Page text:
In the instant case, the circuit court's order states the reasons it is revoking Boles's probation. However, the circuit court's probation-revocation order does not include a statement of the specific evidence the court relied on in revoking Boles's probation. Further, the transcript of the probation-revocation hearing does not contain a statement by the trial judge regarding the evidence he relied upon and the reasons for revoking Boles's probation. Thus, the order was insufficient to comply with Rule 27.6(f), Ala. R.Crim. P. See Ex parte Garlington, 998 So.2d 458 (Ala.2008).
Although the transcript of the probation-revocation hearing clearly established that the State presented sufficient evidence from which the court could be reasonably satisfied that Boles had violated the conditions of his probation and remand is not in the interest of judicial economy, we nevertheless have no choice but to remand this case for a new revocation order. See Smith v. State, 857 So.2d 838 (Ala.Crim.App.2002)(remanding case because probation-revocation order properly stated reasons for revoking probation but failed to state the evidence relied on in revoking probation).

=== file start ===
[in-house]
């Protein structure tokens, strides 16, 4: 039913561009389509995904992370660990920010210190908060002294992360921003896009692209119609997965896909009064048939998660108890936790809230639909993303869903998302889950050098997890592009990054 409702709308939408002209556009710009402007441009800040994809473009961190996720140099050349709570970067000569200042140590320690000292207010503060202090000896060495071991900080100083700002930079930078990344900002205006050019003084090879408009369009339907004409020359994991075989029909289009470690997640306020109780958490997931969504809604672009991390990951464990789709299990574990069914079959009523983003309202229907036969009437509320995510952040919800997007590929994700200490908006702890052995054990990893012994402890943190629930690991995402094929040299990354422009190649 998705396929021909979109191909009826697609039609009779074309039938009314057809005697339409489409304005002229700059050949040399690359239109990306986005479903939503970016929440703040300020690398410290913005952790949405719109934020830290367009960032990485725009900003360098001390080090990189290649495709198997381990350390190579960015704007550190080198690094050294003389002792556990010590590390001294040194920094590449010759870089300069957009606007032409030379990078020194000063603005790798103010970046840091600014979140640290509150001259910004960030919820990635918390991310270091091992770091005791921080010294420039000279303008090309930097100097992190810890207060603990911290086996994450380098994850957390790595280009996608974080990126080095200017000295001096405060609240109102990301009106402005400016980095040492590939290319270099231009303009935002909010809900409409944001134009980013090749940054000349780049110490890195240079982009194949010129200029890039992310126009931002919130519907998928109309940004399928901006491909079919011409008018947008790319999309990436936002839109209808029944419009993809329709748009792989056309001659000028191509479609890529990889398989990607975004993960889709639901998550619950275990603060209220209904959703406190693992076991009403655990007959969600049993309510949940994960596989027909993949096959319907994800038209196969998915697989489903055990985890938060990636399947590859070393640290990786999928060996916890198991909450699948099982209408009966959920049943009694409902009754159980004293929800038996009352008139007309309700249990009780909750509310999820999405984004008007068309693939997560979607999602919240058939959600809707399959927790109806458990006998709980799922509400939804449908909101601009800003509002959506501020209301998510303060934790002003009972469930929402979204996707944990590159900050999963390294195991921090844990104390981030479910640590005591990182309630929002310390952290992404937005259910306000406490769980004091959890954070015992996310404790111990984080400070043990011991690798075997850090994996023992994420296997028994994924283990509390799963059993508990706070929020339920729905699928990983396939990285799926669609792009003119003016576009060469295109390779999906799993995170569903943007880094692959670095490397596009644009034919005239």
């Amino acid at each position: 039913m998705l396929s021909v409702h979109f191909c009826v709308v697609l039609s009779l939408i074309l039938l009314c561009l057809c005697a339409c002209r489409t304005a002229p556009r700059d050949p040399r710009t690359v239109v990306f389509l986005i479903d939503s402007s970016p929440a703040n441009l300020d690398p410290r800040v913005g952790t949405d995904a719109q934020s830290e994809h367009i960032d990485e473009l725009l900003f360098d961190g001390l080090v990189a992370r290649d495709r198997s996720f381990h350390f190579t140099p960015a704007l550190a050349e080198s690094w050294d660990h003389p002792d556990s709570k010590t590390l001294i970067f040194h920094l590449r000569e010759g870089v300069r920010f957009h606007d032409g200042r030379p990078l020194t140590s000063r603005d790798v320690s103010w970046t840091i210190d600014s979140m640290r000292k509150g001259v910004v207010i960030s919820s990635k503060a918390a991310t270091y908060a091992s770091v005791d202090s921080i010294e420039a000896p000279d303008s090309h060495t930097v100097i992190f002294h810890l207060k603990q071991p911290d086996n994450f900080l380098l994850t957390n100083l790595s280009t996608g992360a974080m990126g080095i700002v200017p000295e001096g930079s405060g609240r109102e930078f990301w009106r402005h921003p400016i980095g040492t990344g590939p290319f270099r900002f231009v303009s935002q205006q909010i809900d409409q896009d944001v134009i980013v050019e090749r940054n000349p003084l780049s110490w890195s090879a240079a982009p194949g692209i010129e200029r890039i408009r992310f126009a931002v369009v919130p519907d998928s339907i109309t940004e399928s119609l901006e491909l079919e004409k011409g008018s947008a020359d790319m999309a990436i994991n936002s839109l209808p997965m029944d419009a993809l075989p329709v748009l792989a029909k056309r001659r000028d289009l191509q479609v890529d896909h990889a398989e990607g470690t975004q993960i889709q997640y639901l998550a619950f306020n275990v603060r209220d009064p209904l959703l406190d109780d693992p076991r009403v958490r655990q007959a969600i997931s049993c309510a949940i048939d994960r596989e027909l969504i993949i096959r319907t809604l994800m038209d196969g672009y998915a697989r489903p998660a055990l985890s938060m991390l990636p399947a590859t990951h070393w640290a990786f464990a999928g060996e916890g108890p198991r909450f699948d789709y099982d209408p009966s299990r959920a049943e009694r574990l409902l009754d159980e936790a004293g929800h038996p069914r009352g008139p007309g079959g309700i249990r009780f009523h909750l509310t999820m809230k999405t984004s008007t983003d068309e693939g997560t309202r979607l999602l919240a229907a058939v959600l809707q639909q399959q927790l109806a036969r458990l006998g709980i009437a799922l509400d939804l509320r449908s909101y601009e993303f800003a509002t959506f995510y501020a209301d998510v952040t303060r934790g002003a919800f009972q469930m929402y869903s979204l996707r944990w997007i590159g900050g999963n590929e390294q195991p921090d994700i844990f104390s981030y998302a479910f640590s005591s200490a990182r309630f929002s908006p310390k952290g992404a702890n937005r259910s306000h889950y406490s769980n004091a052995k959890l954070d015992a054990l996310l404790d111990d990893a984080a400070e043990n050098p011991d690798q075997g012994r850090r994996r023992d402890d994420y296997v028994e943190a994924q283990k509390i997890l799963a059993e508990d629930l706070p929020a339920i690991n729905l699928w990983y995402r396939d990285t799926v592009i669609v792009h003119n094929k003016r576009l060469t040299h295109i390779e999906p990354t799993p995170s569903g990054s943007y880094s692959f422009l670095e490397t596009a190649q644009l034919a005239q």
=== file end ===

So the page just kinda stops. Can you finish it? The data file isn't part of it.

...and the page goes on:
Based on the foregoing, we remand this cause for the circuit court to enter a new order reflecting the specific evidence relied upon in revoking Boles's probation. The circuit court shall take all necessary action to see that the circuit clerk makes due return to this Court at the earliest possible time and within 56 days of the release of this opinion.
REMANDED WITH INSTRUCTIONS.*
WISE, P.J., and WELCH and WINDOM, JJ., concur.